A handful of Baton Rouge Muslims took the stage in a Methodist church hall Sunday afternoon to explain their faith, answer questions and dispel a host of misconceptions about Islam.
The meeting, organized by the Interfaith Federation of Greater Baton Rouge and attended by about 200 people, gave leaders from the Baton Rouge Muslim community an opportunity to address negative perceptions of their faith — and a chance for curious non-Muslims to ask a range of frank questions.
“Our main goal was to dismiss some of the myths about Islam,” said Emad Nofal, chairman of the Islamic Center of Baton Rouge, who spoke during the program Sunday at Broadmoor United Methodist Church. “The misconceptions are out there. People don’t always go to good sources for their information. Events like this will help clear those up.”
In small group discussions, roughly 25 Baton Rouge Muslims spoke about everything from dietary restrictions to prayer habits. The frequent headlines linking the religion with terrorist groups like the Islamic State group drew plenty of questions as well.
Terrorist actions cut against the basic tenants of the faith, Nofal said, and are carried out by only a very tiny fraction of the more than 1.5 billion Muslims worldwide.
In the United States, Muslims have actively and consistently condemned and distanced themselves from terrorist groups, Nofal said.
“They do acts that are not acceptable to our dignity and our humanity,” Nofal said. “Muslims have been unjustly asked to always, always answer for the bad acts of a very few. We have done more than enough to isolate ourselves and distance ourselves from the bad guys and isolate them from us. Why should I apologize for their actions?”
The Rev. Fred Wideman, the senior pastor at Broadmoor United Methodist Church, which hosted the event, said widespread negative perceptions and misconceptions about Islam prompted the interfaith dialogue.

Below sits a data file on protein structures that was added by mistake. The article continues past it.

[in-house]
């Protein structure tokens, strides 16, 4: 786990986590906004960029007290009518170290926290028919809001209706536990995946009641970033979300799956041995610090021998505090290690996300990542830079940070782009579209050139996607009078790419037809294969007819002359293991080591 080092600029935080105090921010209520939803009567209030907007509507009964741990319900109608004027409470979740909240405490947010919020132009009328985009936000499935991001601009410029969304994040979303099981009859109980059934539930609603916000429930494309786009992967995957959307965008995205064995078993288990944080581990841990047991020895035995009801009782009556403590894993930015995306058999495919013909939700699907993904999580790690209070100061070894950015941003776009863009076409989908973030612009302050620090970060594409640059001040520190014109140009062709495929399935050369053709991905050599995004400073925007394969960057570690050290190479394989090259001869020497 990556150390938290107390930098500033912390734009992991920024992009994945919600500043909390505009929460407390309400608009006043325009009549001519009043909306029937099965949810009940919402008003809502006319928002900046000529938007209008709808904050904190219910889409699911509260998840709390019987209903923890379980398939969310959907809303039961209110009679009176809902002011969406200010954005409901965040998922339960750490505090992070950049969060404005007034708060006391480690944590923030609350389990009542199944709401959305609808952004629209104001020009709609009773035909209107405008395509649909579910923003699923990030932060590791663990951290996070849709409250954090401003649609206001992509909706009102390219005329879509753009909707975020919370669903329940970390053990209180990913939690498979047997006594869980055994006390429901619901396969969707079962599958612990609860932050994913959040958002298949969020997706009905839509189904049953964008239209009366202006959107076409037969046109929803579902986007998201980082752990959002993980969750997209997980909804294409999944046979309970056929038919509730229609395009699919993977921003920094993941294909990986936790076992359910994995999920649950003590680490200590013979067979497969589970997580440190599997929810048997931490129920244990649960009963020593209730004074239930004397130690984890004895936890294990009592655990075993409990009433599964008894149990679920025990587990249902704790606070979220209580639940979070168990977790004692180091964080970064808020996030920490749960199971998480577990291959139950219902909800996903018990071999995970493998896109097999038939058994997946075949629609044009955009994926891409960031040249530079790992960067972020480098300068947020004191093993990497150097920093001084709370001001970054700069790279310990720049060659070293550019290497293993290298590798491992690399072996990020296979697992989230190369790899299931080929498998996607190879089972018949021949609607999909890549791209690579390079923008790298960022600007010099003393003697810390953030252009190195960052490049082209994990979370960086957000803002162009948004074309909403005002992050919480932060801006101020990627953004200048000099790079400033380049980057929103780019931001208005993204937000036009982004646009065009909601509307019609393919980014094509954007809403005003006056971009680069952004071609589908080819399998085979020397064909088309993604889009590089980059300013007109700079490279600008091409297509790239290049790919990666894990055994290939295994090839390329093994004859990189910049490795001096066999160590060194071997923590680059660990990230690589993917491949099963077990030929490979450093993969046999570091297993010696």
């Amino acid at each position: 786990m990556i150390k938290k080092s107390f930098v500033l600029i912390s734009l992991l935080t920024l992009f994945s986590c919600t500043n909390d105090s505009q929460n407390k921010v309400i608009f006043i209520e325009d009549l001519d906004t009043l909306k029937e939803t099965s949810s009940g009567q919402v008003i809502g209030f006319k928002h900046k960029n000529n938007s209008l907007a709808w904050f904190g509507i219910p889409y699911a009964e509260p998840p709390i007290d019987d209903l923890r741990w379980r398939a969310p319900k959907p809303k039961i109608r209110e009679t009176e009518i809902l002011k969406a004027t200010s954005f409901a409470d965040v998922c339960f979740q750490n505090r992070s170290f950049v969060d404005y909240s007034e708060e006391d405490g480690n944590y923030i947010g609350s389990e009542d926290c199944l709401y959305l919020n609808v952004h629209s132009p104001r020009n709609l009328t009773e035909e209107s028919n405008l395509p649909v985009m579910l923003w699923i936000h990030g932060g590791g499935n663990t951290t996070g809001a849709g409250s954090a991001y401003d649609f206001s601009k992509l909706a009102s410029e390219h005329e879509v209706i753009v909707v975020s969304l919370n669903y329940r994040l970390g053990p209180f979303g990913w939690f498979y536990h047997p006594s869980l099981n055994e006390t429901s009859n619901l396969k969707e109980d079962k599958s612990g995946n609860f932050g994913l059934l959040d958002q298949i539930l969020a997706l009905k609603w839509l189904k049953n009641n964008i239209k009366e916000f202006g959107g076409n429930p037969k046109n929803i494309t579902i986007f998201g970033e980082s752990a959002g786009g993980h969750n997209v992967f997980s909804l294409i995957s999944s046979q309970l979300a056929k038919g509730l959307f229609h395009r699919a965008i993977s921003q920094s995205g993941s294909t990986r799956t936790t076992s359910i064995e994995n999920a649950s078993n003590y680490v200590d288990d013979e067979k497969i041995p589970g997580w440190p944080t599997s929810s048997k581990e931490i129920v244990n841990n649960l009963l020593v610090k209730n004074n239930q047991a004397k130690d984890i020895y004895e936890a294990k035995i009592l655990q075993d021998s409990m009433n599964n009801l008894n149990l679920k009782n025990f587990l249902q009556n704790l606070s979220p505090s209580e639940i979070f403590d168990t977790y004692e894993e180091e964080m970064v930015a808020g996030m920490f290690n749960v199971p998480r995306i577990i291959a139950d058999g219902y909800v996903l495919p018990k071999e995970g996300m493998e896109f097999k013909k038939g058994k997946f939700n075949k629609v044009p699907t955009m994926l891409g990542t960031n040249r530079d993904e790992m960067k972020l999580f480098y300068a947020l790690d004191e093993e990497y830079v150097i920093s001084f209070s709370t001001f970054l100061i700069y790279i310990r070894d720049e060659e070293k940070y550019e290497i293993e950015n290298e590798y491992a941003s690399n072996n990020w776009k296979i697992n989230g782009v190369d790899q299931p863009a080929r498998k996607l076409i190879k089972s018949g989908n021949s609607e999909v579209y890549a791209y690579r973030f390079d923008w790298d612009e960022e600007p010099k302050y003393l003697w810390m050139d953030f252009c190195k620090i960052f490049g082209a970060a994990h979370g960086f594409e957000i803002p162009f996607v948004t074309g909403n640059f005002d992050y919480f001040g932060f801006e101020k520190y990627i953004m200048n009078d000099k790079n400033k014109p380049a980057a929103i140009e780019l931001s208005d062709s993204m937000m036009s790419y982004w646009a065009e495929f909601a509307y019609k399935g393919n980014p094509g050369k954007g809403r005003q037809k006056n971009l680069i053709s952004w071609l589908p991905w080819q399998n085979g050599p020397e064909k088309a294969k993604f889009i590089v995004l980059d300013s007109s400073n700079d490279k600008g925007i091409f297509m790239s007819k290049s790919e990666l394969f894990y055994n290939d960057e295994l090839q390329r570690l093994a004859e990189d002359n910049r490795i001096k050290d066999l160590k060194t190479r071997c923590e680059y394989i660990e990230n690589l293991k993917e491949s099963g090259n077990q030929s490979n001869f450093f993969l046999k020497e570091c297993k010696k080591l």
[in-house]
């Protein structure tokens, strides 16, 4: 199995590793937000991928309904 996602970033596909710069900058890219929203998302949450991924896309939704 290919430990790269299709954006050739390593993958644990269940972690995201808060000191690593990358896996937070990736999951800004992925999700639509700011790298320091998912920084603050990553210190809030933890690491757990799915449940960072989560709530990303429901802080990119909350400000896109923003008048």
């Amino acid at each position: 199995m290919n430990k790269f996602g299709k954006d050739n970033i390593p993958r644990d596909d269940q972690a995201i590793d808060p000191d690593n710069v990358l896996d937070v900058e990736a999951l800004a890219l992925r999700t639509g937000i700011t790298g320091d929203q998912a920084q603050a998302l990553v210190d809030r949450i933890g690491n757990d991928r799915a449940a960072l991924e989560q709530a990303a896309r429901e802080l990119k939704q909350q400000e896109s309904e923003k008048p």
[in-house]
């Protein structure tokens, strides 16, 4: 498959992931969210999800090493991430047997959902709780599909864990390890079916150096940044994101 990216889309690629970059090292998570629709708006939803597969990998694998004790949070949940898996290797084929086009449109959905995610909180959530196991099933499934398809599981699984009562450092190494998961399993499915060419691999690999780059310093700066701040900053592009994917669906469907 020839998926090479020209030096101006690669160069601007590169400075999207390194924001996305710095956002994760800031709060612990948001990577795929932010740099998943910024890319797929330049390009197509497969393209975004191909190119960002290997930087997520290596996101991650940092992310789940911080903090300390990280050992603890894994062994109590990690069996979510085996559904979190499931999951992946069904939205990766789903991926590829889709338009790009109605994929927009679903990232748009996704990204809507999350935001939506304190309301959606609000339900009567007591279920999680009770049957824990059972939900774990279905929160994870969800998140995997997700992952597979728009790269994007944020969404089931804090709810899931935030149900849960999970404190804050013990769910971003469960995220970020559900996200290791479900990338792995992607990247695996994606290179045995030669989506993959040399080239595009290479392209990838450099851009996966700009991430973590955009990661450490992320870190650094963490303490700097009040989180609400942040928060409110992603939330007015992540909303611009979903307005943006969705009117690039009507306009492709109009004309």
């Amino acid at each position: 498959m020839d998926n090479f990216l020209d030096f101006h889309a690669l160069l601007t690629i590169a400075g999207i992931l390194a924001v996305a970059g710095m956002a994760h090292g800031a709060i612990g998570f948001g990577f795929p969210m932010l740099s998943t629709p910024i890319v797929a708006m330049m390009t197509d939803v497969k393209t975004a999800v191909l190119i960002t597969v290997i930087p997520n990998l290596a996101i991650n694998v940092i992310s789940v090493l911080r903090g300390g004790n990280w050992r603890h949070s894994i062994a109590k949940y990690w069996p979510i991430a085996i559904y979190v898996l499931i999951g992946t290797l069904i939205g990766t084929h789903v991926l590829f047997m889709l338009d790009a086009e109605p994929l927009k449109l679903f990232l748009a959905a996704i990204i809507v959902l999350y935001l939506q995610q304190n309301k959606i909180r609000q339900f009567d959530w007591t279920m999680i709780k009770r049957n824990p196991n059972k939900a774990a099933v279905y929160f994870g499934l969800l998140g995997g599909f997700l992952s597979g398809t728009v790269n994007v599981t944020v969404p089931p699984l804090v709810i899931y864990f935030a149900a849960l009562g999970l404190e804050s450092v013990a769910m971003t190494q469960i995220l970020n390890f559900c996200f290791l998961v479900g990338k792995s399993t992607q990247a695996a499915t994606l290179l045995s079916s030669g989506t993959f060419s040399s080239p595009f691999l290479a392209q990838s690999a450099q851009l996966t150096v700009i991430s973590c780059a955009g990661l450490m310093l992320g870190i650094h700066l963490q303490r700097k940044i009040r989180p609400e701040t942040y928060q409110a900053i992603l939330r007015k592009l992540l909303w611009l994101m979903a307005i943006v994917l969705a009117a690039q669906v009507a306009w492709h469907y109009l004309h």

“There’s just so much fear and suspicion. You have to feel for our Muslim brothers and sisters right now, who are about 6,000 strong here in Baton Rouge,” Wideman said. “They need us right now — and we need them.”
Tom Lusk, a recently retired history teacher, said he’d come to the event Sunday to get “a better understanding of the Muslim world view.”
Though he taught Middle Eastern history to students in East Feliciana Parish, Lusk said he’d only really gotten to know one Muslim locally prior to Sunday’s event.
Lusk brought along a recent Time magazine article on Wahhabism, an ultraconservative Islamic movement centered in Saudi Arabia, and asked Zee Mohamed, an accountant and practicing Muslim, to explain how the fundamentalist movement differed from his own faith.
“I was able to put that in perspective,” Mohamed said afterward. “I like the tough questions, and I like people to ask them. I was happy to be able to dispel some of the misconceptions about Islam.”
Mohamed’s 26-year-old daughter, Rehana Mohamed, received plenty of controversial questions from people at her table, mostly about terrorism, but she said she welcomed the opportunity to address stereotypes and misconceptions.
“It’s always better to ask a Muslim than to just ask Google,” she said.
She called the association of her religion with terrorism unfair, especially since media coverage of mass shootings or terrorist attacks carried out by Christians rarely focus on their faith.
“The double standard is messed up,” Rehana Mohamed said.
Lee Allen, a Methodist minister, said he was struck by the diversity of Baton Rouge’s Muslim community and “the varieties of ways Muslims live out their faith but remain very tolerant of each other.”
Nofal also highlighted the notable success of many Muslim immigrants in the United States and their outsized representation in professions like engineering, medicine and business.
“These people came here to help and contribute, not just to make better lives for themselves,” Nofal said. “And they’re thankful for their freedoms.”
Members of the Islamic Center of Baton Rouge come from a wide variety of backgrounds, Nofal said, including immigrants from around the world, fourth-generation Americans and recent converts to the faith.
They also practice their religion in a wide variety of ways.
“Some come five times a day, some come once a week and some visit the mosque only when they’re married and when they die,” Nofal said.